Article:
Topeka State officials will face a special legislative hearing on how they managed information as unfounded rumors spread this week about an outbreak of foot-and-mouth disease.
Senate Agriculture Chairman Derek Schmidt, R-Independence, said Friday the committee would hear next week from the heads of the agencies involved in managing the incident. Scheduled to appear Tuesday are Maj. Gen. Greg Gardner, who is the state's adjutant general, and Agriculture Secretary Jamie Clover Adams.
Livestock Commissioner George Teagarden, whose agency initially responded to the incident, has not confirmed he will attend. The rumor began this past Tuesday at the Holton Livestock Exchange in northeast Kansas, where nine cattle were found with suspicious lesions in their mouths.
Veterinarians did not believe they had a case of foot-and-mouth disease but sent samples to the U.S. Department of Agriculture lab in New York for verification. Those tests were negative, and the lesions were blamed on coarse feed.
"Information management was a problem this week," Schmidt said. "Crisis management is more than just stopping the disease. It also is managing the crisis. It appears the crisis management plan needs some work."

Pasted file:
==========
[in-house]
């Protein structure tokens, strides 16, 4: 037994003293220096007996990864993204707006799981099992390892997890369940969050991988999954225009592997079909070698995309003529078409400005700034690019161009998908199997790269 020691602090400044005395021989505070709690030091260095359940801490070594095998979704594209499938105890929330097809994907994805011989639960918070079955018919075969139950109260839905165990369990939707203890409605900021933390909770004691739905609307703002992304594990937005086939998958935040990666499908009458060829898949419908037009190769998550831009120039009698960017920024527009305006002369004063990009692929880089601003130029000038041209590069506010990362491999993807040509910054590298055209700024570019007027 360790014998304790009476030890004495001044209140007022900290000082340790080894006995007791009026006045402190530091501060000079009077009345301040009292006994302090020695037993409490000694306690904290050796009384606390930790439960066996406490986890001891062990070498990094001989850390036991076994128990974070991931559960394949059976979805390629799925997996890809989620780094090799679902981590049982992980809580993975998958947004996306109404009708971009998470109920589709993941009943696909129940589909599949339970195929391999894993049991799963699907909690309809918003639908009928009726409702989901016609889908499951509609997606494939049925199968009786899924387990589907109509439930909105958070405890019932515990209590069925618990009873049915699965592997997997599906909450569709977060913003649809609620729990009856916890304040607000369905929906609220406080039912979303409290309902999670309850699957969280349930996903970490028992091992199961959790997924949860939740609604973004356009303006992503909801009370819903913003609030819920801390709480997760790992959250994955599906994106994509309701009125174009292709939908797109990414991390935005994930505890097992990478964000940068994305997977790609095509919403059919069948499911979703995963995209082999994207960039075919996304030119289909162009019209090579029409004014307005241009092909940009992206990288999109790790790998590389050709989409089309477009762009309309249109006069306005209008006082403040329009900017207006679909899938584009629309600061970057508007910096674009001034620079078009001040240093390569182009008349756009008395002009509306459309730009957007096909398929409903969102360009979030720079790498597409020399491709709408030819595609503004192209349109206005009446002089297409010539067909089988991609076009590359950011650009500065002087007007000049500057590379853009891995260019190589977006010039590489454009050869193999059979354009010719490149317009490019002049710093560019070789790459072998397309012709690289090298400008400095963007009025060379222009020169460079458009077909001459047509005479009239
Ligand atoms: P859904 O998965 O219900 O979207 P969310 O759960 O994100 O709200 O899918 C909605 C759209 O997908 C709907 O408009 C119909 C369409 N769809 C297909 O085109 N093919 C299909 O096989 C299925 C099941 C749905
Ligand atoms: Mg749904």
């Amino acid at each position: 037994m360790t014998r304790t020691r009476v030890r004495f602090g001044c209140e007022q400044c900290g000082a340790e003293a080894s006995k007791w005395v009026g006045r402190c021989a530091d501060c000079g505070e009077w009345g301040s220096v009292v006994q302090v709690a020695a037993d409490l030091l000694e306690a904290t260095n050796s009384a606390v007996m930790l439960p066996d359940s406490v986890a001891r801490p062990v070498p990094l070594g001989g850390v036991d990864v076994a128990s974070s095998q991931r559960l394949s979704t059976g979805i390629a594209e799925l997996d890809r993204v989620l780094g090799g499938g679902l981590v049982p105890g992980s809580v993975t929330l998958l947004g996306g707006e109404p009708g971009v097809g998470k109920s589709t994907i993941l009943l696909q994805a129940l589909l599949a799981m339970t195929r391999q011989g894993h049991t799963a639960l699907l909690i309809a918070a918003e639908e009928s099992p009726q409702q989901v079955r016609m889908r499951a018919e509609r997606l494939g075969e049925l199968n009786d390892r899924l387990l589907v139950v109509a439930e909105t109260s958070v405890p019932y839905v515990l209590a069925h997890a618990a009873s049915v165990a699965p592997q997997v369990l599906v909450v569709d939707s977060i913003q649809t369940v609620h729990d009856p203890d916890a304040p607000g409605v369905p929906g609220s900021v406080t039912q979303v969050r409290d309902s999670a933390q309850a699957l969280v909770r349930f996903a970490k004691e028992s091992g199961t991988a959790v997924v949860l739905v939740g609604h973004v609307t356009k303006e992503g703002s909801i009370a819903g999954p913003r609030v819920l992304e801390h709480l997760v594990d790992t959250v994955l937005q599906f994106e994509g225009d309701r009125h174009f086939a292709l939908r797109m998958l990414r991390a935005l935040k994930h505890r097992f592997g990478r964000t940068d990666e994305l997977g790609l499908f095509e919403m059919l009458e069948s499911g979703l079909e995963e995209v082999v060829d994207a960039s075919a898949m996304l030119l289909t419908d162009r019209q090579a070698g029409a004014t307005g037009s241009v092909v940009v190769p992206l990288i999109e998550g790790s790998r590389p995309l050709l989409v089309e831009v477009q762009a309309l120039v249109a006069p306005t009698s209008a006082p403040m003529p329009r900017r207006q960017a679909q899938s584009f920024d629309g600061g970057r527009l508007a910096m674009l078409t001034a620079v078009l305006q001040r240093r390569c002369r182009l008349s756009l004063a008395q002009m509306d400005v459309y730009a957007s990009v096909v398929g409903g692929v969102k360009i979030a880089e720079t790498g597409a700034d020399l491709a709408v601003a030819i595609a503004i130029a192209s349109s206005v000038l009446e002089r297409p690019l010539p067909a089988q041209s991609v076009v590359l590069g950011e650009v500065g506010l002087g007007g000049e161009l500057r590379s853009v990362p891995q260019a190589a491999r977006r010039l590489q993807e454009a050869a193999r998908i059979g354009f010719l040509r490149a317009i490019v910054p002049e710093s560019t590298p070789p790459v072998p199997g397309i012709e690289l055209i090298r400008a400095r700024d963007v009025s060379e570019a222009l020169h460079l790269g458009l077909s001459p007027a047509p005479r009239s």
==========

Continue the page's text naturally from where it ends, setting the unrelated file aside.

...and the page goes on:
Gov. Bill Graves said he has asked Teagarden to "invest some time" in developing a better strategy of disseminating information. The governor said it is important to remember that tests on animals occur frequently, and that this was a case of someone outside the loop not knowing the full story.
The USDA's Plant and Animal Health Inspection Service does about 800 foot-and-mouth tests each year. The nation has not had a case of the disease since 1929.
The rumor was enough to damage livestock markets nationwide, which saw a precipitous drop in prices throughout the week. Also sent tumbling were financial stocks of fast-food restaurants that rely on consumer demand for beef.
The Kansas Department of Agriculture and the Kansas Livestock Assn. worked to dispel the rumors, but it was not until late Wednesday night before the results of the USDA tests confirmed there was no foot-and-mouth disease.
Criticism came about the way the incident was handled and a concern that tests were sent to the East Coast. Schmidt said the tests were sent to New York because Kansas does not have a lab suited for handling the case.